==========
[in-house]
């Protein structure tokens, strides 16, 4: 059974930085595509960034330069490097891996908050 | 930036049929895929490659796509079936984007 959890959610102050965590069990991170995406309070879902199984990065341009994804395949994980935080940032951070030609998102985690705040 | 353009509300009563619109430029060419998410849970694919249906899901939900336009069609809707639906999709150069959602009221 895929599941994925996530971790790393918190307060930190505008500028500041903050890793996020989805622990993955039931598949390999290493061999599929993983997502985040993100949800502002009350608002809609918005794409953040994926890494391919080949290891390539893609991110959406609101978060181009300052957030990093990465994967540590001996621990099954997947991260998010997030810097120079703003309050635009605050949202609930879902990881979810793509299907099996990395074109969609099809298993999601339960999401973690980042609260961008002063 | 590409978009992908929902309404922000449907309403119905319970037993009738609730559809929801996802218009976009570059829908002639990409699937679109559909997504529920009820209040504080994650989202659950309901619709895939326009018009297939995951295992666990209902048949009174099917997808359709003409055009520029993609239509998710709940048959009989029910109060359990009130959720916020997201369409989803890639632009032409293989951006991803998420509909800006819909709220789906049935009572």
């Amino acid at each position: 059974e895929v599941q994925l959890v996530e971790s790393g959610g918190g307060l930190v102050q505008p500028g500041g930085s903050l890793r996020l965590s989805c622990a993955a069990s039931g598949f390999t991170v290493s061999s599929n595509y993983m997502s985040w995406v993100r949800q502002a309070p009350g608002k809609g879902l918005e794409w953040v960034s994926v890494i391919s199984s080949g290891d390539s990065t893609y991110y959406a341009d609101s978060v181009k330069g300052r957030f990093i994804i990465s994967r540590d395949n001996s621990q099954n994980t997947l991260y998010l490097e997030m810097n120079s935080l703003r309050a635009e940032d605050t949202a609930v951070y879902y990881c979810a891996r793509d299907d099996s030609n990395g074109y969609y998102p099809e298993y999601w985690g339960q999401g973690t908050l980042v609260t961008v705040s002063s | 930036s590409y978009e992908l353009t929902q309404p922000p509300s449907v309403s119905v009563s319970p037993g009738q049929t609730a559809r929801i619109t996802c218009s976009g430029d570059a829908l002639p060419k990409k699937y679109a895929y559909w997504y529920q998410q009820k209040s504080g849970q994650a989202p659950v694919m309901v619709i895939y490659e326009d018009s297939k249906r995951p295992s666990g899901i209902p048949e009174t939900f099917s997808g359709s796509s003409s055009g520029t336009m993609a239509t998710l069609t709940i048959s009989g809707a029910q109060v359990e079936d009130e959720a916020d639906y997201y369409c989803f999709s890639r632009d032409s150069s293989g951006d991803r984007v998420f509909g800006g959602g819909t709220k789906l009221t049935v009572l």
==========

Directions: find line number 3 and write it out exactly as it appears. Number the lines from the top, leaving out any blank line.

């Amino acid at each position: 059974e895929v599941q994925l959890v996530e971790s790393g959610g918190g307060l930190v102050q505008p500028g500041g930085s903050l890793r996020l965590s989805c622990a993955a069990s039931g598949f390999t991170v290493s061999s599929n595509y993983m997502s985040w995406v993100r949800q502002a309070p009350g608002k809609g879902l918005e794409w953040v960034s994926v890494i391919s199984s080949g290891d390539s990065t893609y991110y959406a341009d609101s978060v181009k330069g300052r957030f990093i994804i990465s994967r540590d395949n001996s621990q099954n994980t997947l991260y998010l490097e997030m810097n120079s935080l703003r309050a635009e940032d605050t949202a609930v951070y879902y990881c979810a891996r793509d299907d099996s030609n990395g074109y969609y998102p099809e298993y999601w985690g339960q999401g973690t908050l980042v609260t961008v705040s002063s | 930036s590409y978009e992908l353009t929902q309404p922000p509300s449907v309403s119905v009563s319970p037993g009738q049929t609730a559809r929801i619109t996802c218009s976009g430029d570059a829908l002639p060419k990409k699937y679109a895929y559909w997504y529920q998410q009820k209040s504080g849970q994650a989202p659950v694919m309901v619709i895939y490659e326009d018009s297939k249906r995951p295992s666990g899901i209902p048949e009174t939900f099917s997808g359709s796509s003409s055009g520029t336009m993609a239509t998710l069609t709940i048959s009989g809707a029910q109060v359990e079936d009130e959720a916020d639906y997201y369409c989803f999709s890639r632009d032409s150069s293989g951006d991803r984007v998420f509909g800006g959602g819909t709220k789906l009221t049935v009572l």